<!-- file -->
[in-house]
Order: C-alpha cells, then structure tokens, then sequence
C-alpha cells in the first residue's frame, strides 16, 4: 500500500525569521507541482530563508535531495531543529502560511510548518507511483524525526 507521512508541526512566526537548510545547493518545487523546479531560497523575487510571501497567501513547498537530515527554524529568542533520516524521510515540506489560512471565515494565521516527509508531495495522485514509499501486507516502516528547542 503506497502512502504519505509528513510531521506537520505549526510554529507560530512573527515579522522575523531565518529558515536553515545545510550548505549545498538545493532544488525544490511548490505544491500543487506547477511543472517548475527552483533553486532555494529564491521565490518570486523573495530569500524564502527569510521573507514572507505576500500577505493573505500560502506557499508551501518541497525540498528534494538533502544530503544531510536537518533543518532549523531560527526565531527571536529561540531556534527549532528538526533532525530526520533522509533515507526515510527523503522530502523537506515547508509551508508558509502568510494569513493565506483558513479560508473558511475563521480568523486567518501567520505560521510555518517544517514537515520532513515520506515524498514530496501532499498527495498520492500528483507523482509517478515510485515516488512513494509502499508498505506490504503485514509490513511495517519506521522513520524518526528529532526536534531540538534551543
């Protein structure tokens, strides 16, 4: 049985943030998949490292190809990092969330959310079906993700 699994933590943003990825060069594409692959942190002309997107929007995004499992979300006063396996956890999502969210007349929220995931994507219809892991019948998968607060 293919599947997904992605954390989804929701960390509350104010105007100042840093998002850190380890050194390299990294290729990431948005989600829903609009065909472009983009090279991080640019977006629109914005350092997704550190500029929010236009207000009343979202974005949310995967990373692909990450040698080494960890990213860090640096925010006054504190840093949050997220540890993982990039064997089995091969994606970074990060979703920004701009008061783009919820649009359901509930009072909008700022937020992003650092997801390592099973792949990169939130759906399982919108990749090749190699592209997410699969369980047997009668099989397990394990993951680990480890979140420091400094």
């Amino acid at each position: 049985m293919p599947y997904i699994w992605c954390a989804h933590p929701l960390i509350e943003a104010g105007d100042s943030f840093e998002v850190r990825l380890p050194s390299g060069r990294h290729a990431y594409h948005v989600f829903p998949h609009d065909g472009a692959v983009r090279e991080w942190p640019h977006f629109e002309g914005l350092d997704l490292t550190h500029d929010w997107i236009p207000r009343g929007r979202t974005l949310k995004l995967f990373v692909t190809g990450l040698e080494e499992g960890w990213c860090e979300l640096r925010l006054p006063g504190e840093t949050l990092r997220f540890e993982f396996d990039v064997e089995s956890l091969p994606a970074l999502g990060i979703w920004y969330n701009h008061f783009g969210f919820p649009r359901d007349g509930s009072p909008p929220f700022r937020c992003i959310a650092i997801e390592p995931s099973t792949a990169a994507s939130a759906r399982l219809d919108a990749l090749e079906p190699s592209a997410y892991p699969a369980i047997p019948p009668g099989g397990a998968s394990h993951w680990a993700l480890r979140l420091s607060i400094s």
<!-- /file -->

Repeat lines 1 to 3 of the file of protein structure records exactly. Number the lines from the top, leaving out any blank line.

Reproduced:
[in-house]
Order: C-alpha cells, then structure tokens, then sequence
C-alpha cells in the first residue's frame, strides 16, 4: 500500500525569521507541482530563508535531495531543529502560511510548518507511483524525526 507521512508541526512566526537548510545547493518545487523546479531560497523575487510571501497567501513547498537530515527554524529568542533520516524521510515540506489560512471565515494565521516527509508531495495522485514509499501486507516502516528547542 503506497502512502504519505509528513510531521506537520505549526510554529507560530512573527515579522522575523531565518529558515536553515545545510550548505549545498538545493532544488525544490511548490505544491500543487506547477511543472517548475527552483533553486532555494529564491521565490518570486523573495530569500524564502527569510521573507514572507505576500500577505493573505500560502506557499508551501518541497525540498528534494538533502544530503544531510536537518533543518532549523531560527526565531527571536529561540531556534527549532528538526533532525530526520533522509533515507526515510527523503522530502523537506515547508509551508508558509502568510494569513493565506483558513479560508473558511475563521480568523486567518501567520505560521510555518517544517514537515520532513515520506515524498514530496501532499498527495498520492500528483507523482509517478515510485515516488512513494509502499508498505506490504503485514509490513511495517519506521522513520524518526528529532526536534531540538534551543